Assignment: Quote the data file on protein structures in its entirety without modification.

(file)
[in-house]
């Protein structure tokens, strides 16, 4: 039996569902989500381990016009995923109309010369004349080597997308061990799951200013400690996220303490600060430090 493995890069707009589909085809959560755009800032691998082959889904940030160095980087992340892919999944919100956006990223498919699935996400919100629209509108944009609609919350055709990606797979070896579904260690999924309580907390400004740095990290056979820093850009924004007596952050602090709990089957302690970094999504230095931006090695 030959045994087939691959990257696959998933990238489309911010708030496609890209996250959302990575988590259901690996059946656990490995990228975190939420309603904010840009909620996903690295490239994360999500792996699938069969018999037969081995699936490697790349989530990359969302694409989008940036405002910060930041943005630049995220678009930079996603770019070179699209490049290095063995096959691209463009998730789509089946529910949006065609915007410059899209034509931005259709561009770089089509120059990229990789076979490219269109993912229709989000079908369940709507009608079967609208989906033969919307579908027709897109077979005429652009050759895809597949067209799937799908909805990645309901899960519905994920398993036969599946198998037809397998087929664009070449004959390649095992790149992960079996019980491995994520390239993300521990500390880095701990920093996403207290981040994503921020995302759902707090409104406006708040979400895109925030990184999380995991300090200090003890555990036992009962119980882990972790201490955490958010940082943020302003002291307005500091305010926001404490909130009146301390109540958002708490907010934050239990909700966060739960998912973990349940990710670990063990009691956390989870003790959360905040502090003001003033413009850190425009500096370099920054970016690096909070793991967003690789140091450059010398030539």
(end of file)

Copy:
[in-house]
């Protein structure tokens, strides 16, 4: 039996569902989500381990016009995923109309010369004349080597997308061990799951200013400690996220303490600060430090 493995890069707009589909085809959560755009800032691998082959889904940030160095980087992340892919999944919100956006990223498919699935996400919100629209509108944009609609919350055709990606797979070896579904260690999924309580907390400004740095990290056979820093850009924004007596952050602090709990089957302690970094999504230095931006090695 030959045994087939691959990257696959998933990238489309911010708030496609890209996250959302990575988590259901690996059946656990490995990228975190939420309603904010840009909620996903690295490239994360999500792996699938069969018999037969081995699936490697790349989530990359969302694409989008940036405002910060930041943005630049995220678009930079996603770019070179699209490049290095063995096959691209463009998730789509089946529910949006065609915007410059899209034509931005259709561009770089089509120059990229990789076979490219269109993912229709989000079908369940709507009608079967609208989906033969919307579908027709897109077979005429652009050759895809597949067209799937799908909805990645309901899960519905994920398993036969599946198998037809397998087929664009070449004959390649095992790149992960079996019980491995994520390239993300521990500390880095701990920093996403207290981040994503921020995302759902707090409104406006708040979400895109925030990184999380995991300090200090003890555990036992009962119980882990972790201490955490958010940082943020302003002291307005500091305010926001404490909130009146301390109540958002708490907010934050239990909700966060739960998912973990349940990710670990063990009691956390989870003790959360905040502090003001003033413009850190425009500096370099920054970016690096909070793991967003690789140091450059010398030539």